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Survival and Rescue

Heroes Remember

My, dark that night, we were still, we couldn't get, if you went near a raft they'd drive you away because the prisoners had charge of the rafts. And they knew us because we had a different life jacket. Our life jacket was something like a coat, a long coat, and there's were the Mae West type. So they'd know you and if you went near them, drive you away. So we suffered out that night. Stayed awake with them in some fashion and the next day there were sharks around by then, the sharks were taking people and it was... So by dark that night I said to Hill, I said, “Why, if we don't get one of these rafts,” I said, “you'll never see another daylight.” And he said, “Let's take one!” Thinking process at this point was slow and I didn't quite grasp what he meant. So he said, “There's a big raft there.” He said, “there's 13 people on it,” and he said, “Let's take it!” “How?” “We go up along side it and we pull a man off, and we'll hold him under”. Jeez I kind of shook my head. He says, “Well,” he says, “you look after me.” He says, “I'll do it and,” he says, “if anybody comes near me,” he says,“you nail them!” And this was more or less the agreement. Well, before long there was 13 of them they were gone and we had the raft. There was one fellow there, he had one arm and Hill left him aboard, not me Hill. He was a soldier. He was a trained killer. This is what they're trained to do and I didn't have the nerve. I don't know what I had, but anyway, he kept one fellow aboard. And that's just our second night now in the water and sometime during the night, a ship came along side and took us aboard. Aboard a boat and then aboard the ship. And the ship turned out to be one called the Alphonso De Albuquerque which was a Portugese sloop of war.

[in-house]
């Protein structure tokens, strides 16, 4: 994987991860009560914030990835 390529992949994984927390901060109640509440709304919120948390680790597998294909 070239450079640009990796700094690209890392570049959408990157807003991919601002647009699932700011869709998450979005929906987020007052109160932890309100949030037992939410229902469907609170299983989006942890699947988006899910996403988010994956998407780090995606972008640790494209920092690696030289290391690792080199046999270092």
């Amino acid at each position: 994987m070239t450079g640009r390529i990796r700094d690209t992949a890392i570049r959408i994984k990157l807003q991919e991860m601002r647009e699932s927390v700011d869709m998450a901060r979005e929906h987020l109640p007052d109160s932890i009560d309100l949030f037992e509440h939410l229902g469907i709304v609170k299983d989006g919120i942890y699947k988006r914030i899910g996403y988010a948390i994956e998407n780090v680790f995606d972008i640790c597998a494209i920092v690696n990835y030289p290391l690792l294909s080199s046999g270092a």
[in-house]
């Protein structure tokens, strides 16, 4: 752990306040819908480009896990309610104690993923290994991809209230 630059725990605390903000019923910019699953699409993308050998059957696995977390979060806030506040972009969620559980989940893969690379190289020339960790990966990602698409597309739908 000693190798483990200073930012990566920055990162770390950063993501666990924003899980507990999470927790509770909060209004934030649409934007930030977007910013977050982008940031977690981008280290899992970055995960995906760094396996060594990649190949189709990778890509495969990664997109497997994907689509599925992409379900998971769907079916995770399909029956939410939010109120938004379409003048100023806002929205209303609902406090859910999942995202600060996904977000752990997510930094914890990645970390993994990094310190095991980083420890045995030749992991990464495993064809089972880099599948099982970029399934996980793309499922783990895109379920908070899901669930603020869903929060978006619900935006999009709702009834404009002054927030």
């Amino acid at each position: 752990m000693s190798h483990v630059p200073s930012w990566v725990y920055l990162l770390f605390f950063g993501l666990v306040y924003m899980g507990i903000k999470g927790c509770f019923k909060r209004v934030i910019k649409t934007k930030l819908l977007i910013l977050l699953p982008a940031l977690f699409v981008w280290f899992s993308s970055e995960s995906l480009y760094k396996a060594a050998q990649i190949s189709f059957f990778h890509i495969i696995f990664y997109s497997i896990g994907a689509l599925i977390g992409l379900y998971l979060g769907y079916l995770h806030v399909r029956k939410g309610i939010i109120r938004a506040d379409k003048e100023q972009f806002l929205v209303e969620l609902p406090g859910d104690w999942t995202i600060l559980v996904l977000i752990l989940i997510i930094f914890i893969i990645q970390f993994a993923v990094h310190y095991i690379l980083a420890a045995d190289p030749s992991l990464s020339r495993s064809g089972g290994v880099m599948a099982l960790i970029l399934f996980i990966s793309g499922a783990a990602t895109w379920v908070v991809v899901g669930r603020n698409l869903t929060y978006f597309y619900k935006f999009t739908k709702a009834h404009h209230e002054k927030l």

Mr. Goodyear describes being in the water for two days, the danger of sharks, and the forcible taking of a life raft occupied by Italian prisoners of war.

Thomas Goodyear

Thomas Goodyear was born in St. John’s, Newfoundland on March 17, 1920. He was the eldest of four children. His father had served in the First World war, and later became operating engineer in the local butter company. Mr. Goodyear left school at age 13 to learn the dry fish business, and in 1936 ran away to work at sea with provisioning coastal communities in Newfoundland, Labrador and Quebec. The outbreak of the Second World saw Mr. Goodyear join the transatlantic merchant fleet as a quartermaster. In addition to the North Atlantic, he saw service in the Indian Ocean, where he survived the torpedoing of his ship. Mr. Goodyear offers some unique experiences from his perspective as a Merchant Mariner.

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Veterans Affairs Canada
Person Interviewed:
Thomas Goodyear
War, Conflict or Mission:
Second World War
Merchant Navy

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